OCEAN DYNAMICS LABORATORY
Prof. Rich Pawlowicz
Phone: (604) 822-1356
Current Graduate Students
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To really understand what this amplification factor is (and why), we have to understand the processes of mixing. There are different kinds of mixing - we need to understand things like where, and how much, and when it occurs. Much of the mixing happens in the Gulf Islands region. But should we consider the islands to act as a kind of "egg-beater" as the tides slosh water back and forth? Should we rather think of the mixing as being driven by bottom turbulence? Or is something else important? The bathymetry is dominated by two sills; this has led to speculation that a physical process known as hydraulic control(and the turbulence generated in the hydraulic jumps downstream of the control) may be important.
These are important questions. Unfortunately, they are also difficult to approach directly. The intense turbulence that occurs in this region manifests itself on many scales. This picture shows a ``boil'' some 20m across occuring at the meeting of two streams as they join in the lee of an island. Such features are sometimes powerful enough to spin large ships around, and their time scale is measured in minutes! Because of this variability direct measurements (e.g. from current meters) are not necessarily useful for understanding the larger scales (for more information about what causes these boils see Farmer, Pawlowicz, and Jiang, Dynamics of the Ocean and Atmosphere, 2002).
To look at the big picture new ideas are called for!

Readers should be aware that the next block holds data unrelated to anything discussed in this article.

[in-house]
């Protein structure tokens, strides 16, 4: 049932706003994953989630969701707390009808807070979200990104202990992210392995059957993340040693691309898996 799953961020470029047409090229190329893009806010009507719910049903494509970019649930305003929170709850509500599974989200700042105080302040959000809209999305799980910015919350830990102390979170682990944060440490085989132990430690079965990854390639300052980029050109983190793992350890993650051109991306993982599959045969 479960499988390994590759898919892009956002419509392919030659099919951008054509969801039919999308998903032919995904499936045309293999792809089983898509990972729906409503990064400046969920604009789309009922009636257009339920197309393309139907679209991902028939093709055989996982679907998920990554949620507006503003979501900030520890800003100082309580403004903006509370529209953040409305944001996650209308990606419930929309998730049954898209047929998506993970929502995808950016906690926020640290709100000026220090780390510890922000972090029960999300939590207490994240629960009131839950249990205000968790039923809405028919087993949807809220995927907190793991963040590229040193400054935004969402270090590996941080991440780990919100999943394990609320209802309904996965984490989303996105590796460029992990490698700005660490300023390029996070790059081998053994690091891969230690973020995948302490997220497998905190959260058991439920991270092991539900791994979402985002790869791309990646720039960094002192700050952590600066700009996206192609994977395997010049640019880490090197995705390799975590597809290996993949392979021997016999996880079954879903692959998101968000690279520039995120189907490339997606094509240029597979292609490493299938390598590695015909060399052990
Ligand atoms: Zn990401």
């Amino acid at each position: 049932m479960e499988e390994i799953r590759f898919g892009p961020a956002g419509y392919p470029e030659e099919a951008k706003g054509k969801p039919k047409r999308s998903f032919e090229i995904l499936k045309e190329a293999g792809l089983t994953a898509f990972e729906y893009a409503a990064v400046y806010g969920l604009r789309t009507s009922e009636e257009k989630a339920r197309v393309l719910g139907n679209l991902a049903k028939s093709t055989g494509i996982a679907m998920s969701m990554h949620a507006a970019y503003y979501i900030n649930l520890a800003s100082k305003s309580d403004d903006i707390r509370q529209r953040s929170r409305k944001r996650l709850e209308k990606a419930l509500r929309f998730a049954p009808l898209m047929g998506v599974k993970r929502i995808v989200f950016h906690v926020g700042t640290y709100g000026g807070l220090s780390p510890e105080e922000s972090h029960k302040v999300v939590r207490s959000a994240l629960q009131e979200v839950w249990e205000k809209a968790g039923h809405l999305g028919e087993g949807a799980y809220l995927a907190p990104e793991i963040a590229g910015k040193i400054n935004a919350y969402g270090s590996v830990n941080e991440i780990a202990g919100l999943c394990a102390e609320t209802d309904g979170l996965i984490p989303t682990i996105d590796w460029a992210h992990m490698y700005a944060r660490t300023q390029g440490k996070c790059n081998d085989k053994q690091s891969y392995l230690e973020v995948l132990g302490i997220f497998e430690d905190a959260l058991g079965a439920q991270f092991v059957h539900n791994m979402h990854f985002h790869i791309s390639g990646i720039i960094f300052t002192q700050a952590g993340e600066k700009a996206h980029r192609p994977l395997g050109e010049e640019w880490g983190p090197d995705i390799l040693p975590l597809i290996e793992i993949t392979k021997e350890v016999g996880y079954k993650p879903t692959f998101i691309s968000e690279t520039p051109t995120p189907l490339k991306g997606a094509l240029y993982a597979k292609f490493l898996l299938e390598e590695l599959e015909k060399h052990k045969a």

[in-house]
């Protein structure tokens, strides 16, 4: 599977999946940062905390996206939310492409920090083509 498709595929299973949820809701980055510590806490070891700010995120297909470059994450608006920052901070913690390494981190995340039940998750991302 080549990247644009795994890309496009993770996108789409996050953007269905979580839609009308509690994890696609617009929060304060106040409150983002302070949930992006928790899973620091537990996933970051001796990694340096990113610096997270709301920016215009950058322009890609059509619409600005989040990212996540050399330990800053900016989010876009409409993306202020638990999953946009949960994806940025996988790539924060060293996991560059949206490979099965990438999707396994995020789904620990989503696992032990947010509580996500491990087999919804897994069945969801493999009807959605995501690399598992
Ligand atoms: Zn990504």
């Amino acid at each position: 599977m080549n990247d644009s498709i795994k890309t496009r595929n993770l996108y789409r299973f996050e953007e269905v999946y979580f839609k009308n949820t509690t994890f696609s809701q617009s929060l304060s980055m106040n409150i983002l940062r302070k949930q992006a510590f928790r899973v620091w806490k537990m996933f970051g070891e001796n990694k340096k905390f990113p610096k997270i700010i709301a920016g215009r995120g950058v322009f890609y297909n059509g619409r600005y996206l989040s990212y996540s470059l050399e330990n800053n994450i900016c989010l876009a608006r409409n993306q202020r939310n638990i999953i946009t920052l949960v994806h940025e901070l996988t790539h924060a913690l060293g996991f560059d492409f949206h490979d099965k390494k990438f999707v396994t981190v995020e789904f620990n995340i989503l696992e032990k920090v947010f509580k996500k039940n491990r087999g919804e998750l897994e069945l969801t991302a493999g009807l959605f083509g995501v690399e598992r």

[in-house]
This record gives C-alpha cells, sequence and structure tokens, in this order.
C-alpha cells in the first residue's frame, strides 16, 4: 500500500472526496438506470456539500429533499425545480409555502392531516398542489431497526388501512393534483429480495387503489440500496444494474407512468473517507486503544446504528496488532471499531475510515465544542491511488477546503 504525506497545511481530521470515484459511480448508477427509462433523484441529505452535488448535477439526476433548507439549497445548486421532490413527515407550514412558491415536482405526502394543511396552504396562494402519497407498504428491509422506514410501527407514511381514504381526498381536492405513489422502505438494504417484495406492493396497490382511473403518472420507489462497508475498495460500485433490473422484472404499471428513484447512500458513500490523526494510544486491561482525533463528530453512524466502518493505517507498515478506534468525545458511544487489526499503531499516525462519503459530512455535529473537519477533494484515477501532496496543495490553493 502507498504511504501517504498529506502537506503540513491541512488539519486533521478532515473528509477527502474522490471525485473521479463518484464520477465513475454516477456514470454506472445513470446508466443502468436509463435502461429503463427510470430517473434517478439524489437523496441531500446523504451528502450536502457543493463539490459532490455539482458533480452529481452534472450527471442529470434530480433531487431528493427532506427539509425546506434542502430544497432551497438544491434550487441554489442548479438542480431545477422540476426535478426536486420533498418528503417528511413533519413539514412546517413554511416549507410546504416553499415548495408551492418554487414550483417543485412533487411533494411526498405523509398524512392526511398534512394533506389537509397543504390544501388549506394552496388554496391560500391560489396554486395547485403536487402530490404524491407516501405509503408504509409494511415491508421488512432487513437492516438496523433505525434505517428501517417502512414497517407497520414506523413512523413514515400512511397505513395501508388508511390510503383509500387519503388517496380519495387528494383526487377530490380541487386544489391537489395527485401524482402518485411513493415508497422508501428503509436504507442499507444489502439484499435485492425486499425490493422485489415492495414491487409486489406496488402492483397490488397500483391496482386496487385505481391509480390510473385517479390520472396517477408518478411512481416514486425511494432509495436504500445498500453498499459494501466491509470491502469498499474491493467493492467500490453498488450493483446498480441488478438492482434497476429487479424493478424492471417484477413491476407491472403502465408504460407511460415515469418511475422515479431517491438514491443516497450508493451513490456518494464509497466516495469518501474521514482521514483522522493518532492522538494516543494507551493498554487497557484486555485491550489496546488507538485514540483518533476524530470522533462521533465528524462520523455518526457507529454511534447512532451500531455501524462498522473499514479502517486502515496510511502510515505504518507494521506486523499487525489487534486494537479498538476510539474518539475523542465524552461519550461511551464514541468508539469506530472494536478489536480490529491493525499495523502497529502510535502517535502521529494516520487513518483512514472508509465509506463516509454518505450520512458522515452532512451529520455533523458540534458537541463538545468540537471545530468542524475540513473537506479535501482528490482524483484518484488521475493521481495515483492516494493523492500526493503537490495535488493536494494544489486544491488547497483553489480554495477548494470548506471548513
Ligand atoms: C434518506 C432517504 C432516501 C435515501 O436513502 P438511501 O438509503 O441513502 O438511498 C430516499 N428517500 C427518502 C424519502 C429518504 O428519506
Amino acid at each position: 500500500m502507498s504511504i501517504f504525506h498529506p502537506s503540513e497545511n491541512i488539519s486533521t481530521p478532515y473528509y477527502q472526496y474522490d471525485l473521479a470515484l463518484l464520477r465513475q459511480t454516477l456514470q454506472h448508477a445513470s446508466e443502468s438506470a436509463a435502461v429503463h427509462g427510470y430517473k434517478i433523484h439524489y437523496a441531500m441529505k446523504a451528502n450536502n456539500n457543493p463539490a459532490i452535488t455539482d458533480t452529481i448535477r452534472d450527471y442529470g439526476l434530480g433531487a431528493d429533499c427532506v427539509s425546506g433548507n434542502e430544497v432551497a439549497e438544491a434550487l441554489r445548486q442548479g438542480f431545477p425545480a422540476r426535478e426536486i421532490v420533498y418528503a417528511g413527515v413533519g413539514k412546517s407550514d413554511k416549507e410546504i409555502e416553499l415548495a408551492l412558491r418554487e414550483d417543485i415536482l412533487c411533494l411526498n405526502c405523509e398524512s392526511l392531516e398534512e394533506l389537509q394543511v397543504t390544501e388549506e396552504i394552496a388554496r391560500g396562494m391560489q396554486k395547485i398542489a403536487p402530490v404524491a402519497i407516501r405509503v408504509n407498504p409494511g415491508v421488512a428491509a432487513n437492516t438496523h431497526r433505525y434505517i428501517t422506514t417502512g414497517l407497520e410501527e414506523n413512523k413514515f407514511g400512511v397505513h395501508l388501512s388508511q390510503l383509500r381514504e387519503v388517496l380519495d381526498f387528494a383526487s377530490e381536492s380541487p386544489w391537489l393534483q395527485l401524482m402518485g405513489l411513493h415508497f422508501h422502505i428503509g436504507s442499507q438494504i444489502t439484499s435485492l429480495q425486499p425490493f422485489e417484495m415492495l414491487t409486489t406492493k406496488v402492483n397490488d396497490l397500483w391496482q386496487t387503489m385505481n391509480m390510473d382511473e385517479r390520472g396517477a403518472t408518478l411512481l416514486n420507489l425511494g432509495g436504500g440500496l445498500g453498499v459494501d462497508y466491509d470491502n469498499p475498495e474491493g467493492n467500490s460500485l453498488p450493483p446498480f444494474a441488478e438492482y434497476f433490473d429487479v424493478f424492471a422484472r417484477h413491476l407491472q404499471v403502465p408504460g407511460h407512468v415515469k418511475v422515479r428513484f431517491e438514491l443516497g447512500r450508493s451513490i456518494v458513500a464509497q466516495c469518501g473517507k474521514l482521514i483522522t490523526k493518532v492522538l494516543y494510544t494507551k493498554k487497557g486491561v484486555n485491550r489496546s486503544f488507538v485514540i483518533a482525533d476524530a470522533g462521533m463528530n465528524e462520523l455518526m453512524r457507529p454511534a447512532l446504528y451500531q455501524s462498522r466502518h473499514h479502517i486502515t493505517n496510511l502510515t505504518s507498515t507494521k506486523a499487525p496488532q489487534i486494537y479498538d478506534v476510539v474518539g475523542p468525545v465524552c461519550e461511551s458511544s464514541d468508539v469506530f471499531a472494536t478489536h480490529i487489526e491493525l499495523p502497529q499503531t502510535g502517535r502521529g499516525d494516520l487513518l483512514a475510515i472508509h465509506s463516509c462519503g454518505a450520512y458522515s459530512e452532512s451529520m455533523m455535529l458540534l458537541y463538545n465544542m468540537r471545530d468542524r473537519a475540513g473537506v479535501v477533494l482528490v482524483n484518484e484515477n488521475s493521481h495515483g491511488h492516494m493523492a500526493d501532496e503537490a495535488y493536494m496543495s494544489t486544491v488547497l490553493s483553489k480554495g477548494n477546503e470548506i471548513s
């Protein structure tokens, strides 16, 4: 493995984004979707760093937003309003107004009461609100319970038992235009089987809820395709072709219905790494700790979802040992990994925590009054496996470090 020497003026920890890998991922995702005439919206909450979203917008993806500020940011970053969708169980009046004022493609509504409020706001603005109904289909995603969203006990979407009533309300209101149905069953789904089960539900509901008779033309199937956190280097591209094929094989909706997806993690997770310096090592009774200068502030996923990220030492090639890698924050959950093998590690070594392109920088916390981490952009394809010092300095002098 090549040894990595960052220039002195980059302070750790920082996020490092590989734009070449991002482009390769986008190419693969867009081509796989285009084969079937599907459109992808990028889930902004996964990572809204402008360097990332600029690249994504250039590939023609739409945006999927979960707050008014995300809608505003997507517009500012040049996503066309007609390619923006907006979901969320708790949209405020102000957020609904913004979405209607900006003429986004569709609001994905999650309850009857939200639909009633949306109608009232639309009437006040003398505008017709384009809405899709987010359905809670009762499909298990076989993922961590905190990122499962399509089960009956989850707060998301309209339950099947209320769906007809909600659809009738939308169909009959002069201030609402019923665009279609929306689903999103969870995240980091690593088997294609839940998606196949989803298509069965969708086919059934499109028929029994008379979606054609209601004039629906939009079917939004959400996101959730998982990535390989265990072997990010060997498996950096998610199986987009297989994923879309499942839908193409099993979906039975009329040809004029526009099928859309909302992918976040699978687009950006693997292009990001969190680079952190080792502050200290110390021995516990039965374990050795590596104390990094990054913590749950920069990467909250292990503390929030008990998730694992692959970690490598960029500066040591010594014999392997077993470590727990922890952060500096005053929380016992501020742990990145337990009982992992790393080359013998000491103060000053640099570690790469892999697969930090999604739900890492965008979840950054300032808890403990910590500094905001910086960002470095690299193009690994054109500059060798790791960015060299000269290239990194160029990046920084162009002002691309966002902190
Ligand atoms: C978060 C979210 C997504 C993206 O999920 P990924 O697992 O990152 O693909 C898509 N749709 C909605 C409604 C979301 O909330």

During a field program in 1996, I noticed that plots of temperature vs. salinity for the waters in this region showed an interesting curved nature. A simple mixing process would result in a straight T/S correlation. Analysis of this data [Pawlowicz and Farmer, J. Geophys. Res. , 1998] indicates that this curved nature arises from the effects of surface heating, and gives us a handle on trying to estimate bulk mixing rates. In the summer of 1998 I went back into the field to get more data on this effect, and to extend the results over a wider area. The figure at right shows the results. Individual vertical profiles are colour-coded from red (Strait of Georgia) to black (near the mouth of Juan de Fuca Strait). Notice that the slope of the black curves is steeper than the red ones. Using this data as well as some mathematical theory developed for this problem calculated the average in- and out-flow at various points in this region, as well as estimates of bulk mixing [Pawlowicz, Estuarine Coastal and Shelf Sciences, 2001].
One exciting application of this work is to determine the fluxes of other materials - for example, the flux of nutrients. Currently we are trying to use this approach to get a better idea of what the seasonal changes are, and by measuring nutrients (nitrate, silicate, and phosphate) attempting to better understand changes in these biologically important parameters. During 2002-2006 I was one of the primary investigators in the Strait of Georgia Ecosystem Monitoring Project (STRATOGEM) [Pawlowicz, Halverson and Riche, Atmosphere-Ocean, 2007].
Recently this has has gotten me involved in a large multi-investigator project, the Rivers Inlet Ecosystem Study , in remote Rivers Inlet, BC, where we are trying to understand just why the salmon have stopped coming into what was until about 20 years ago the 3rd largest run of sockeye salmon in British Columbia.